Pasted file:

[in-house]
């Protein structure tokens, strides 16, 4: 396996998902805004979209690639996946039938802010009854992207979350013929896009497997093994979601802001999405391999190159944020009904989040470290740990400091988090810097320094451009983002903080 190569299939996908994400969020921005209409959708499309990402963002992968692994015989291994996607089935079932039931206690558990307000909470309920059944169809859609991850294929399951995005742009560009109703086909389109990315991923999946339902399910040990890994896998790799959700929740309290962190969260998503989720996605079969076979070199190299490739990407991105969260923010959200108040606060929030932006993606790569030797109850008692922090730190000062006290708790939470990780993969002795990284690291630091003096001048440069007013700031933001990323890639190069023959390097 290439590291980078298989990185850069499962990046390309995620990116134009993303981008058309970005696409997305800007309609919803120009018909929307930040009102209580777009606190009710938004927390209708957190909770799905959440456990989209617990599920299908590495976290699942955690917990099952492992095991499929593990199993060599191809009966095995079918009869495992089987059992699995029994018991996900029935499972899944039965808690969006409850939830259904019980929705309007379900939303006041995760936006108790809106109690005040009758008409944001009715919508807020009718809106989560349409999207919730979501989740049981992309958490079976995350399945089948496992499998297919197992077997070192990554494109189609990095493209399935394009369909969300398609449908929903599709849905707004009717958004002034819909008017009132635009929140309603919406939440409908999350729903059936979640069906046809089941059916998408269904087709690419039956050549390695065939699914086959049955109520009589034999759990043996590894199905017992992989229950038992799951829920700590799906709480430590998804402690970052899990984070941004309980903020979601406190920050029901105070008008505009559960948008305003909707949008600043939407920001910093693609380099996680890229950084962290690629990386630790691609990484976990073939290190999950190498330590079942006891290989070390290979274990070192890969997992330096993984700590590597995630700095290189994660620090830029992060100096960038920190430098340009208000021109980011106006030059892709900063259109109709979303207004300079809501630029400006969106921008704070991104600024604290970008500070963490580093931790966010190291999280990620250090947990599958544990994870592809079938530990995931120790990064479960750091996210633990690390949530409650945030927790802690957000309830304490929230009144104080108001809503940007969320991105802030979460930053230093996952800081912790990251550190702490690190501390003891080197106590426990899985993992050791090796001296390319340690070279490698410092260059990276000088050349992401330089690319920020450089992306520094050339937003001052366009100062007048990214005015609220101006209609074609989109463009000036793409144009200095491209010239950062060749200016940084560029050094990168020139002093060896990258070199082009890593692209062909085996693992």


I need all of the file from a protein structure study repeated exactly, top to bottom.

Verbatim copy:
[in-house]
């Protein structure tokens, strides 16, 4: 396996998902805004979209690639996946039938802010009854992207979350013929896009497997093994979601802001999405391999190159944020009904989040470290740990400091988090810097320094451009983002903080 190569299939996908994400969020921005209409959708499309990402963002992968692994015989291994996607089935079932039931206690558990307000909470309920059944169809859609991850294929399951995005742009560009109703086909389109990315991923999946339902399910040990890994896998790799959700929740309290962190969260998503989720996605079969076979070199190299490739990407991105969260923010959200108040606060929030932006993606790569030797109850008692922090730190000062006290708790939470990780993969002795990284690291630091003096001048440069007013700031933001990323890639190069023959390097 290439590291980078298989990185850069499962990046390309995620990116134009993303981008058309970005696409997305800007309609919803120009018909929307930040009102209580777009606190009710938004927390209708957190909770799905959440456990989209617990599920299908590495976290699942955690917990099952492992095991499929593990199993060599191809009966095995079918009869495992089987059992699995029994018991996900029935499972899944039965808690969006409850939830259904019980929705309007379900939303006041995760936006108790809106109690005040009758008409944001009715919508807020009718809106989560349409999207919730979501989740049981992309958490079976995350399945089948496992499998297919197992077997070192990554494109189609990095493209399935394009369909969300398609449908929903599709849905707004009717958004002034819909008017009132635009929140309603919406939440409908999350729903059936979640069906046809089941059916998408269904087709690419039956050549390695065939699914086959049955109520009589034999759990043996590894199905017992992989229950038992799951829920700590799906709480430590998804402690970052899990984070941004309980903020979601406190920050029901105070008008505009559960948008305003909707949008600043939407920001910093693609380099996680890229950084962290690629990386630790691609990484976990073939290190999950190498330590079942006891290989070390290979274990070192890969997992330096993984700590590597995630700095290189994660620090830029992060100096960038920190430098340009208000021109980011106006030059892709900063259109109709979303207004300079809501630029400006969106921008704070991104600024604290970008500070963490580093931790966010190291999280990620250090947990599958544990994870592809079938530990995931120790990064479960750091996210633990690390949530409650945030927790802690957000309830304490929230009144104080108001809503940007969320991105802030979460930053230093996952800081912790990251550190702490690190501390003891080197106590426990899985993992050791090796001296390319340690070279490698410092260059990276000088050349992401330089690319920020450089992306520094050339937003001052366009100062007048990214005015609220101006209609074609989109463009000036793409144009200095491209010239950062060749200016940084560029050094990168020139002093060896990258070199082009890593692209062909085996693992």